Get on some boats and find out what you want. Then find one in good basic condition and do your best to learn all the systems firsthand. If you plan to cruise away from home, time spent learning your boat and how to keep the systems running is the best investment you can make in terms of money, time and safety. You don't have to be skilled tradesman in every dept, but you should shoot for the best basic skills that you can muster across the board. Plumber, electrician, rigger, diesel mechanic, etc.. Books are great. Youtube is great. You can learn a lot about this stuff before you even buy the boat. Then, once you do, whatever you feel you have to hire out along the way, be sure you're there looking over their shoulder and asking smart questions.

Once you buy, don't spend too much time getting things "just so". Make yourself and the boat seaworthy and hone your sailing and boathandling skills. Take larger and larger jumps outside your comfort zone. Do plenty of daysailing, then maybe some coastal jumps, then some overnights. Bring on new systems only if you've discovered you actually truly want them, and strive for self-sufficiency.

Cheers and good luck!
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Old 15-10-2019, 00:15   #14
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Re: Best ways to compromise on a boat to save money.

The best way to get a discount on a boat in any condition is to buy it in the “wrong” place. That is, a boat that someone’s sailed to the end of an easy leg and now is sick of it, run out of money, and/or can’t sail back easily.

Somewhere near the Panama Canal (particularly west, like down below Mexico) is good for this. Likewise the western end of the Pacific Islands, or possibly PNG/Indonesia way.

In these places, there are a lot of boats arriving but very few people living there who actually want to (or can afford to) buy a boat. The next part of the trip is a long way, or upwind back.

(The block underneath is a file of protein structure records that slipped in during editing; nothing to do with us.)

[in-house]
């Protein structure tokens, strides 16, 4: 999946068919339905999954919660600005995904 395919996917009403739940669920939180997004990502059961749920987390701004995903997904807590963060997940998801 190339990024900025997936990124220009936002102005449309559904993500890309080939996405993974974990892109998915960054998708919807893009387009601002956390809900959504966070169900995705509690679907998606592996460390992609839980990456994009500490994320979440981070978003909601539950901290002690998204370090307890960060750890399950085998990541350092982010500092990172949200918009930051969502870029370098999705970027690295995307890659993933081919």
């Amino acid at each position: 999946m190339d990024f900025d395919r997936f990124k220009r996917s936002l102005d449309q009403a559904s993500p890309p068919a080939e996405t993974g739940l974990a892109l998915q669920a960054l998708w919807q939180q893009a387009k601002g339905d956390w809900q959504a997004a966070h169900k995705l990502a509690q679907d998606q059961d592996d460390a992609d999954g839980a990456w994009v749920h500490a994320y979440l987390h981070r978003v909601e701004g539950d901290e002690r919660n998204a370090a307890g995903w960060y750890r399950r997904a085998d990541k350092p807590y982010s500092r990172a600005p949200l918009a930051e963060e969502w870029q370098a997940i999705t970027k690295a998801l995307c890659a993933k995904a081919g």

The opposite of this is places like the med, the Solent, Florida etc. Tons of people wanting to start there and buy a boat.

You’d think that Australia and New Zealand might be included in the “cheap” list, but they aren’t that good as there are comparatively fewer boats that make it this far, and our distance from most of the manufacturers and boat shows means that second-hand boats have a higher value than they might in other locations.
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Old 15-10-2019, 01:57   #15
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Re: Best ways to compromise on a boat to save money.

Quote:
Originally Posted by chambrse View Post
Wow, lots of good advice here!



This made an impression! How sad it would be to put a lot of money and work into a boat only to hate it! Good tip. What sailing characteristics are important to you?


These sorts of questions are hard to answer, because everyone is different. Personally, I was looking for something with a good blue water reputation that was easy to handle. This translated to something with a conservative rig and hull, so not all that fast but very sure-footed.

But I went through a lot of searching and reluctantly eliminated a few boats that I liked because they either sailed like a slug (I won’t mention names because someone will be offended but there’s a popular Australian boat that has reputation for needing the engine to tack, I thought this was an exaggeration until I took a test sail on one, and realised it was true.) and there were others that I really liked, much faster than my current boat, but were just too much to for me to handle as a solo sailor. One I really liked and tried out sailed on its ear in anything over ten knots of wind, which was actually a designed characteristic that came from, I think, old IOR rules. The owner didn’t mind but I found it pretty unpleasant. (Also, the chain plates went through the main saloon and chopped the space up horribly)

Ask around when you get a short list, you’ll soon pick the feel for various designs from people’s responses. Try to get some time sailing on the boats you are interested in, see if the ride and motion suit your needs.

Then at least, when you start work, you’ll know that you will enjoy sailing the finished product, which, after all, is what it is all about.